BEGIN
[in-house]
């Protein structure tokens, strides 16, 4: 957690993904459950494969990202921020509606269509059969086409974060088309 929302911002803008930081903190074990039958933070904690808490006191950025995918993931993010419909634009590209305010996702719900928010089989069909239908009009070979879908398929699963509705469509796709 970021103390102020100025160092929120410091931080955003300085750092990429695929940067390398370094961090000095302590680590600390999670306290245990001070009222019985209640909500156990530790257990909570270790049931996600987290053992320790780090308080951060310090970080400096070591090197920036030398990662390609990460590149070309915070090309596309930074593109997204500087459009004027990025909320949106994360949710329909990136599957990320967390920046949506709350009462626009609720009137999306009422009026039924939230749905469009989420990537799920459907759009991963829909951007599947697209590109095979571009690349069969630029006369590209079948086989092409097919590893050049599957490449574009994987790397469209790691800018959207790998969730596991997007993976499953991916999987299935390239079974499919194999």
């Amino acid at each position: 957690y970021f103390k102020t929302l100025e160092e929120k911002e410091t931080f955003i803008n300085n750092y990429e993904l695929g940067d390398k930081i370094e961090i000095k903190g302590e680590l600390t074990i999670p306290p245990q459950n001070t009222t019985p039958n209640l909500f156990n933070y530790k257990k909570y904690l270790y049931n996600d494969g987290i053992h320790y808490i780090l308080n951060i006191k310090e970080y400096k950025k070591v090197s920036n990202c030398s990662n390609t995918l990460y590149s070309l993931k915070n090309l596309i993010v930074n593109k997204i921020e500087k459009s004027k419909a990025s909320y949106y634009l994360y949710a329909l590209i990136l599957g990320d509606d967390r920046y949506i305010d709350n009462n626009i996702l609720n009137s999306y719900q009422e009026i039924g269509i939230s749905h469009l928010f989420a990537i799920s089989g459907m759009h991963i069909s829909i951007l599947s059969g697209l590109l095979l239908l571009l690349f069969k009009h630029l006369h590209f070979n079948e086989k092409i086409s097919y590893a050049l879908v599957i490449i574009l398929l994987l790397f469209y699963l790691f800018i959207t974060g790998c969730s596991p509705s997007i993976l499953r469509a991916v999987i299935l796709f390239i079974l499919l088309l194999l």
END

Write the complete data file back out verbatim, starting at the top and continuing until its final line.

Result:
[in-house]
């Protein structure tokens, strides 16, 4: 957690993904459950494969990202921020509606269509059969086409974060088309 929302911002803008930081903190074990039958933070904690808490006191950025995918993931993010419909634009590209305010996702719900928010089989069909239908009009070979879908398929699963509705469509796709 970021103390102020100025160092929120410091931080955003300085750092990429695929940067390398370094961090000095302590680590600390999670306290245990001070009222019985209640909500156990530790257990909570270790049931996600987290053992320790780090308080951060310090970080400096070591090197920036030398990662390609990460590149070309915070090309596309930074593109997204500087459009004027990025909320949106994360949710329909990136599957990320967390920046949506709350009462626009609720009137999306009422009026039924939230749905469009989420990537799920459907759009991963829909951007599947697209590109095979571009690349069969630029006369590209079948086989092409097919590893050049599957490449574009994987790397469209790691800018959207790998969730596991997007993976499953991916999987299935390239079974499919194999």
């Amino acid at each position: 957690y970021f103390k102020t929302l100025e160092e929120k911002e410091t931080f955003i803008n300085n750092y990429e993904l695929g940067d390398k930081i370094e961090i000095k903190g302590e680590l600390t074990i999670p306290p245990q459950n001070t009222t019985p039958n209640l909500f156990n933070y530790k257990k909570y904690l270790y049931n996600d494969g987290i053992h320790y808490i780090l308080n951060i006191k310090e970080y400096k950025k070591v090197s920036n990202c030398s990662n390609t995918l990460y590149s070309l993931k915070n090309l596309i993010v930074n593109k997204i921020e500087k459009s004027k419909a990025s909320y949106y634009l994360y949710a329909l590209i990136l599957g990320d509606d967390r920046y949506i305010d709350n009462n626009i996702l609720n009137s999306y719900q009422e009026i039924g269509i939230s749905h469009l928010f989420a990537i799920s089989g459907m759009h991963i069909s829909i951007l599947s059969g697209l590109l095979l239908l571009l690349f069969k009009h630029l006369h590209f070979n079948e086989k092409i086409s097919y590893a050049l879908v599957i490449i574009l398929l994987l790397f469209y699963l790691f800018i959207t974060g790998c969730s596991p509705s997007i993976l499953r469509a991916v999987i299935l796709f390239i079974l499919l088309l194999l």